Checkpoint Inhibitor Generated by Synthetic DNA in Vivo

October 5, 2018
Checkpoint Inhibitor Generated by Synthetic DNA in Vivo
Source: MOLEKUUL/SCIENCE PHOTO LIBRARY/Getty Images

The cancer immunotherapy toolbox may one day make room for a new tool, the DNA-encoded monoclonal antibody (DMAb). Like conventional monoclonal antibodies, DMAbs bind to cancer checkpoint molecules, thereby releasing the brakes on immune cell activity. Unlike conventional monoclonal antibodies, DMAbs are expressed in vivo rather than being painstakingly manufactured, stored, transported, and finally administered. Moreover, in mice, DMAbs are expressed persistently, suggesting that DMAbs could spare human cancer patients the trouble of repeat dosing.

The DMAb approach was recently demonstrated by Wistar Institute scientists. They developed a synthetic, sequence-optimized DNA plasmid designed to encode anti-mouse CTLA-4 monoclonal antibodies. When injected into mice, the anti-CTLA-4 DMAbs resulted in significant and prolonged antibody expression with even a single dose. Importantly, this approach stimulated robust CD8+ T-cell infiltration, achieving tumor clearance across multiple mouse tumor models.

Details of this work appeared October 4 in the journal Cancer Research, in an article titled, “Synthetic DNA-encoded monoclonal antibody delivery of anti-CTLA-4 antibodies induces tumor shrinkage in vivo.” The article describes how the Wistar team engineered and formulated DMAb plasmids encoding IgG inserts, and how these plasmids were directly injected into muscle and delivered intracellularly by electroporation, leading to in vivo expression and secretion of the encoded IgG.

“DMAb expression from a single dose can continue for several months without the need for repeated administration,” the article’s authors wrote. “Delivery of an optimized DMAb encoding anti-mouse CTLA-4 IgG resulted in high serum levels of the antibody as well as tumor regression in Sa1N and CT26 tumor models.”

"Our work provides the first demonstration that we can use synthetic DNA technology to produce checkpoint inhibitor molecules in vivo to impact tumor growth in a preclinical setting," says lead researcher David B. Weiner, Ph.D., a researcher at the Wistar Institute and the senior author of the current paper. "We showed that DMAbs may represent a valuable addition to the cancer immunotherapy toolbox: In our preclinical studies, DMAbs achieved antitumor activity comparable to that of traditional monoclonal antibodies, while being delivered through a simpler formulation that may provide a bridge to expand target populations for checkpoint inhibitors."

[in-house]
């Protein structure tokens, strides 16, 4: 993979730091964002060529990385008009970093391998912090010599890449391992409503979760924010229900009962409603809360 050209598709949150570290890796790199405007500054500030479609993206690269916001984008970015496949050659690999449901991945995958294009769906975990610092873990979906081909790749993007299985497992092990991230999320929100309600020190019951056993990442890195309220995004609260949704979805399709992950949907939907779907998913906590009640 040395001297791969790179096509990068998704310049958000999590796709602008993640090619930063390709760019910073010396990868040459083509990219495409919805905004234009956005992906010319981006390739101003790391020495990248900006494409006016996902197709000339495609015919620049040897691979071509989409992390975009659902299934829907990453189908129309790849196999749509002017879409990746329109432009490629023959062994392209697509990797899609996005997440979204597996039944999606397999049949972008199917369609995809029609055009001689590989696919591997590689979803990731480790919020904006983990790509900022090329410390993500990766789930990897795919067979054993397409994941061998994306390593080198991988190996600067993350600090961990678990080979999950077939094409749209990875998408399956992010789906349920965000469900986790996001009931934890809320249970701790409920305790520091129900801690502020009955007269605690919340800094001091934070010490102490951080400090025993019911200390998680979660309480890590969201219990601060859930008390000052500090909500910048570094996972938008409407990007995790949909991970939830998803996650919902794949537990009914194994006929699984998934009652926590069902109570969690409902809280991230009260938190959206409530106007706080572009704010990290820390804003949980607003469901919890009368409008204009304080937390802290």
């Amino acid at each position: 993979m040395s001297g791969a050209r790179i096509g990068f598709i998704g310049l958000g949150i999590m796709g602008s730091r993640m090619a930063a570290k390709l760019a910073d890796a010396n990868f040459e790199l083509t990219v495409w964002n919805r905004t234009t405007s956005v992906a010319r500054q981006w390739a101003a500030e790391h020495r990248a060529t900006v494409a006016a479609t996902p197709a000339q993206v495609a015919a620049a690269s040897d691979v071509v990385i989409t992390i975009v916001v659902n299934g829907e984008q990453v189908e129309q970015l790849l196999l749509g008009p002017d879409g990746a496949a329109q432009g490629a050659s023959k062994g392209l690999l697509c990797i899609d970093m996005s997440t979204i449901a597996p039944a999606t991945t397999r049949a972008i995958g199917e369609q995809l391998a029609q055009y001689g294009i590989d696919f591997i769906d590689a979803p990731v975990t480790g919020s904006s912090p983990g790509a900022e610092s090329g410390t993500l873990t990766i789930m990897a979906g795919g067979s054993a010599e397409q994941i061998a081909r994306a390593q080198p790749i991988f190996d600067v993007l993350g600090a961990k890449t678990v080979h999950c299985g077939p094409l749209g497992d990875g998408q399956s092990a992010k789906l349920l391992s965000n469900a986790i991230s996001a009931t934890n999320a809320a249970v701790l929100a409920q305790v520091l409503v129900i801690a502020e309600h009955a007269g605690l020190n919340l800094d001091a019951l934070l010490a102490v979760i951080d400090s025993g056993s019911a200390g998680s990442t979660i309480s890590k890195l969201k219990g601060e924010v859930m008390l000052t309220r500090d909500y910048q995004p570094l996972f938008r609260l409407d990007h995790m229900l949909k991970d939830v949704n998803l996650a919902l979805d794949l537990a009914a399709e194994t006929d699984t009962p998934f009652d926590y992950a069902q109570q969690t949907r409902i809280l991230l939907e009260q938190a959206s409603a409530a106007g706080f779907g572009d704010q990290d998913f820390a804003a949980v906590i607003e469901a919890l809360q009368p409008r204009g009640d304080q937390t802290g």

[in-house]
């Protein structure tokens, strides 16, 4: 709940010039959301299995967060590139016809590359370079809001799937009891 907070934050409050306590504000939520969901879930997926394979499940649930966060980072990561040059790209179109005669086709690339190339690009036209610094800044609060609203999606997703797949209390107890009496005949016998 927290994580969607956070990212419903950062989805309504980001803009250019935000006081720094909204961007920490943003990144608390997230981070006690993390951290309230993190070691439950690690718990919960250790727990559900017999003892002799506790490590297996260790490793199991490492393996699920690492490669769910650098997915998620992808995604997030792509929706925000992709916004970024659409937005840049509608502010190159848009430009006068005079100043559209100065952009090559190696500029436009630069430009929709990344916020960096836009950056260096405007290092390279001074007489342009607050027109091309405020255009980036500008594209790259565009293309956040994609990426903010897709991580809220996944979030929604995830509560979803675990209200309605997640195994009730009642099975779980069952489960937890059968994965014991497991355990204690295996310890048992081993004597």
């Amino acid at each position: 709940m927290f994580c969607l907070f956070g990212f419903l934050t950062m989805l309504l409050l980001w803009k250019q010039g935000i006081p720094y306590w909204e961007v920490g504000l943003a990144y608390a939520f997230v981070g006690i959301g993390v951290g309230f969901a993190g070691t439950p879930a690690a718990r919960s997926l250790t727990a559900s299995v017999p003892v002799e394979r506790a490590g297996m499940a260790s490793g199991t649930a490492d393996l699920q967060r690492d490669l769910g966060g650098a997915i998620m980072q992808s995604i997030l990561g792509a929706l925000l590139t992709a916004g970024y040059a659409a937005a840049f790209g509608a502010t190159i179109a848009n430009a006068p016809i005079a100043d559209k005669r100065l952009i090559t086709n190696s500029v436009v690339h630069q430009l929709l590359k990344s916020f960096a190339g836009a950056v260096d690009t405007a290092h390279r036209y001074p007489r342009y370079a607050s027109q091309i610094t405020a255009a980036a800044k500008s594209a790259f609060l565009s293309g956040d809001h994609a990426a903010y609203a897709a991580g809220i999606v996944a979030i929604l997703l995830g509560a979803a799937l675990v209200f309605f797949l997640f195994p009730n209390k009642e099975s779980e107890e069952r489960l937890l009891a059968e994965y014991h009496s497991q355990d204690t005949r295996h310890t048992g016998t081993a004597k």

Treatment of cancer with checkpoint inhibitors has recently revolutionized cancer immunotherapy. Since the discovery of immune checkpoints, which was recognized as a groundbreaking development for cancer therapy and awarded the Nobel Prize in physiology or medicine this week, checkpoint inhibitors are becoming standard of care for various malignancies, showing unprecedented impact for patients.

Despite the tremendous advancement in cancer therapy brought by monoclonal antibodies targeting checkpoint molecules, manufacturing complexity and repeated dosing may limit a broader use of this technology.

“Anti-human CTLA-4 DMAbs produced in vivo bound to human CTLA-4 protein expressed on stimulated human PBMC and induced T-cell activation in a functional assay ex vivo,” the article’s authors added. Essentially, the researchers developed human checkpoint inhibitor molecules and demonstrated their production in mice as well as their ability to stimulate human T-cell responses associated with antitumor activity.

"Our results open the door for further applications of DMAbs in cancer immunotherapy," says Elizabeth K. Duperret, Ph.D., postdoctoral fellow in the Weiner Lab and first author on the study. "This platform is rapid and flexible, allowing for further optimization of antibody sequences, including the development of novel therapeutic approaches for which conventional monoclonal antibodies are not suitable."